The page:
It's Easy to Predict the Success or Failure of IPTV

You may use this content, but please cite (c) 2005, Dr. Bruce Klopfenstein.
As mentioned earlier in this blog, I predicted back in 1979 that "video is the literature of our age." I've noticed more and more people climbing on the bandwagon because now it's becoming obvious as TV goes mobile and broadband is bringing video to the desktop. While we may take the latter development for granted,

this is the first time in the history of man that television is carving out a presense in the workplace.

Readers of this blog will make the connection that television continues to follow the radio example, although it has been much slower to creep into the workplace.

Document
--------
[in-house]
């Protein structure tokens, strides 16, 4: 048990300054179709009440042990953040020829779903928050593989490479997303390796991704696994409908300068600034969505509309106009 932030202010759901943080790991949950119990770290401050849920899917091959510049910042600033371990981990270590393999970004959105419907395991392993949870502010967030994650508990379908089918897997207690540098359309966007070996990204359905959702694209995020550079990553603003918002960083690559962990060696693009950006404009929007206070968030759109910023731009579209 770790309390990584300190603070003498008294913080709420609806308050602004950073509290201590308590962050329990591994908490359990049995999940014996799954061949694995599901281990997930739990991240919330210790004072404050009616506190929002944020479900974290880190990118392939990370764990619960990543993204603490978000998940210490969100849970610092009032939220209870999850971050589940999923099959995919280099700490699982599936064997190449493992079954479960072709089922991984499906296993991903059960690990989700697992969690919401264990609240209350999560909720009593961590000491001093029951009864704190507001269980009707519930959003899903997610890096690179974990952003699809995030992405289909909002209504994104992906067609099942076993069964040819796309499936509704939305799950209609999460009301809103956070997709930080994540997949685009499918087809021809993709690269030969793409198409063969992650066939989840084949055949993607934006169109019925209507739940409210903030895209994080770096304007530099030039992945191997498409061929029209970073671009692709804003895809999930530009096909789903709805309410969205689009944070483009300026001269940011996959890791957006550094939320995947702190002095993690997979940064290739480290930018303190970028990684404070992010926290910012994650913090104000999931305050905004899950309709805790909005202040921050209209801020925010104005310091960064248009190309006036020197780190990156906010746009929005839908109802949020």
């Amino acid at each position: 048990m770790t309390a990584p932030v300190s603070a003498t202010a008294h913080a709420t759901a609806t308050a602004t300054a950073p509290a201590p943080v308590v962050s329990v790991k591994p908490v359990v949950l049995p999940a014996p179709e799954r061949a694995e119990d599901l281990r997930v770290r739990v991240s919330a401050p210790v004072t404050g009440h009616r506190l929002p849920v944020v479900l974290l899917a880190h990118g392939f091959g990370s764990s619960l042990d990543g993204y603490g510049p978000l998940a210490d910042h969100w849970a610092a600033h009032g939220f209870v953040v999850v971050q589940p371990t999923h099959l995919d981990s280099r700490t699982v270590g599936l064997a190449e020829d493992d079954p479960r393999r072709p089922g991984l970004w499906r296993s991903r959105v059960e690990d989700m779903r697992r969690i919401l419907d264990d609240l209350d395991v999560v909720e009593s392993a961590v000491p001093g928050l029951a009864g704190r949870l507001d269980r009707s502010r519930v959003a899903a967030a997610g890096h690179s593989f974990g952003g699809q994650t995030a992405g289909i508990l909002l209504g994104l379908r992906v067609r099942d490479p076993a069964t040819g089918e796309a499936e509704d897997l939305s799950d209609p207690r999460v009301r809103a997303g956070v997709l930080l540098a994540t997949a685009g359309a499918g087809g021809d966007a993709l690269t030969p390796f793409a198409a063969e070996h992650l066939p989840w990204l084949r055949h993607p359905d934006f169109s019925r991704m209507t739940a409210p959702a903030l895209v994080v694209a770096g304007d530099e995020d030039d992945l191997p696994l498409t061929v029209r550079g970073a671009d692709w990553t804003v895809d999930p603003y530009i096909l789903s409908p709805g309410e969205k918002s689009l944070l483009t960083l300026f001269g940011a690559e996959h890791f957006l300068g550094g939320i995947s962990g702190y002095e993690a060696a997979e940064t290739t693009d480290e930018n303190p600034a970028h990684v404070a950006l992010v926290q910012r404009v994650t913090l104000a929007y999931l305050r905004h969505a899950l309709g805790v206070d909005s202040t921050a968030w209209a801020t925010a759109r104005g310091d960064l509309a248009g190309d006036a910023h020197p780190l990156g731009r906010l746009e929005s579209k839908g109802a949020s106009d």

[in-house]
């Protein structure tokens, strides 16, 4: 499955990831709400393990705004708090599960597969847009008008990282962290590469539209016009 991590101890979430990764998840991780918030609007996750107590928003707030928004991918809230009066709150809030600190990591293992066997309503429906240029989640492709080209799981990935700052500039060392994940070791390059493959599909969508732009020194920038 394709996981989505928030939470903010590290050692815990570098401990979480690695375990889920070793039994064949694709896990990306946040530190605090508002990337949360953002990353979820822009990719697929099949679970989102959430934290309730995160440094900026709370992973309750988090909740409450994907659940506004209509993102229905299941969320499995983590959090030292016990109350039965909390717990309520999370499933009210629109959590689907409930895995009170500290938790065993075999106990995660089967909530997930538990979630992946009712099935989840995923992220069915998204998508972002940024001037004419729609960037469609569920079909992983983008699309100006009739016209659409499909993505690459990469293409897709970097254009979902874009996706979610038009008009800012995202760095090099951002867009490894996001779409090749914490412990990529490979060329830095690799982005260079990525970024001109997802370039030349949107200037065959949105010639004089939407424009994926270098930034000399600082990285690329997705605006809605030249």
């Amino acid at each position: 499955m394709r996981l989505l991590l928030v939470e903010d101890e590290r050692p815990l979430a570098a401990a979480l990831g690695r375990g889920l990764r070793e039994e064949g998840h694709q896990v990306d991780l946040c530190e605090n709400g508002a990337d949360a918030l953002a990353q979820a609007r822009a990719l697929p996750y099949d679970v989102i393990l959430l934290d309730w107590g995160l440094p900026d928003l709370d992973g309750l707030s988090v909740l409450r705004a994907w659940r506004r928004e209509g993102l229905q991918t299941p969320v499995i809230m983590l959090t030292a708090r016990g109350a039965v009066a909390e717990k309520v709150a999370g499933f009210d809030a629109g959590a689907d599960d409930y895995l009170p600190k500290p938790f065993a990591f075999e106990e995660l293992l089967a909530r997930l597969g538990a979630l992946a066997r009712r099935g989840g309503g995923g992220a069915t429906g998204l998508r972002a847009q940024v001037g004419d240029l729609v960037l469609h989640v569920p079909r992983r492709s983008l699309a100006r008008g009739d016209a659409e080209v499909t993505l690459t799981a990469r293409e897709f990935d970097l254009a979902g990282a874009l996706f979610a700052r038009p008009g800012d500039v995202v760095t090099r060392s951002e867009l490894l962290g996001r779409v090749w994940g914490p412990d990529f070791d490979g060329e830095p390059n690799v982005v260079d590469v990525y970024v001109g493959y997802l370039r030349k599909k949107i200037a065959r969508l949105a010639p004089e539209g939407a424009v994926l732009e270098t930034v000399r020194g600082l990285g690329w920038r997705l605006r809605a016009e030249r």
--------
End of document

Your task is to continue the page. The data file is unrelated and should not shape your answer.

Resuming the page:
The red hot topic now appears to be "IPTV," television that will be delivered by the same protocols that deliver other multimedia content on the Internet. The future of this technology is incredibly easy to predict for two major reasons:

1) the quality of signal simply MUST be there; we are used to satellite and cable delivered digital quality and history has shown (yes, dating back to radio) that audiences will tune in the best signal even if the programming is not their first choice.

2) the content has to be of interest; in this case, I have the example of the videodisc player, an amazing technology from the late 1970s and early 1980s, that absolutely flopped because if it's ridiculous limited catalog of disks. Make no mistake, this was a corporate error of monumental proportions, leaving RCA (for one) to write off nearly $600 million in 1984 dollars.

One of the nice things about being a new media expert is that we don't have to be rocket scientists (althogh we can play the roll when called upon). In most cases, the technology will be there. It's those who are stuck in the paradigm of the previous medium who err in trying to force old content into new media.

Dare to question me? I welcome your comments and criticisms.